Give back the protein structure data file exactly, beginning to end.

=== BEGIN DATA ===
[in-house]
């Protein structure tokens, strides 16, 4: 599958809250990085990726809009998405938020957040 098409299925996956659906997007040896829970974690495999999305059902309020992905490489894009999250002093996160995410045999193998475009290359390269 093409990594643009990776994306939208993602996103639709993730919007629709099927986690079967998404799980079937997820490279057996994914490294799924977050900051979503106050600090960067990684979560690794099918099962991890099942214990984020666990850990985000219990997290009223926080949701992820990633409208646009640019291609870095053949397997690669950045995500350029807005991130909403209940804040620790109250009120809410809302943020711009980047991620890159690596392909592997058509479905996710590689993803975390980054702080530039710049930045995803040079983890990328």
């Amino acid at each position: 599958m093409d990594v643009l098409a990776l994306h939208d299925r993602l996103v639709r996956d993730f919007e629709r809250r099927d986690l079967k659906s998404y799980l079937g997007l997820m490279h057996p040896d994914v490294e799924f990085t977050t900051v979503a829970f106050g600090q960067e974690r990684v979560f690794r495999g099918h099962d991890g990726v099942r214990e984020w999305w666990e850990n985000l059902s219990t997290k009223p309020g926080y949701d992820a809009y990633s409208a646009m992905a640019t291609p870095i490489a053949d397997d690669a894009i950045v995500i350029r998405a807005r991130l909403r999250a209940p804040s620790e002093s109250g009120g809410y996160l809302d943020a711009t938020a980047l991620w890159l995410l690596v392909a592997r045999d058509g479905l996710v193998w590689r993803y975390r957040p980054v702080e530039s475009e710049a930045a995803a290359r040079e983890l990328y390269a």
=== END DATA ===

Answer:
[in-house]
């Protein structure tokens, strides 16, 4: 599958809250990085990726809009998405938020957040 098409299925996956659906997007040896829970974690495999999305059902309020992905490489894009999250002093996160995410045999193998475009290359390269 093409990594643009990776994306939208993602996103639709993730919007629709099927986690079967998404799980079937997820490279057996994914490294799924977050900051979503106050600090960067990684979560690794099918099962991890099942214990984020666990850990985000219990997290009223926080949701992820990633409208646009640019291609870095053949397997690669950045995500350029807005991130909403209940804040620790109250009120809410809302943020711009980047991620890159690596392909592997058509479905996710590689993803975390980054702080530039710049930045995803040079983890990328």
């Amino acid at each position: 599958m093409d990594v643009l098409a990776l994306h939208d299925r993602l996103v639709r996956d993730f919007e629709r809250r099927d986690l079967k659906s998404y799980l079937g997007l997820m490279h057996p040896d994914v490294e799924f990085t977050t900051v979503a829970f106050g600090q960067e974690r990684v979560f690794r495999g099918h099962d991890g990726v099942r214990e984020w999305w666990e850990n985000l059902s219990t997290k009223p309020g926080y949701d992820a809009y990633s409208a646009m992905a640019t291609p870095i490489a053949d397997d690669a894009i950045v995500i350029r998405a807005r991130l909403r999250a209940p804040s620790e002093s109250g009120g809410y996160l809302d943020a711009t938020a980047l991620w890159l995410l690596v392909a592997r045999d058509g479905l996710v193998w590689r993803y975390r957040p980054v702080e530039s475009e710049a930045a995803a290359r040079e983890l990328y390269a």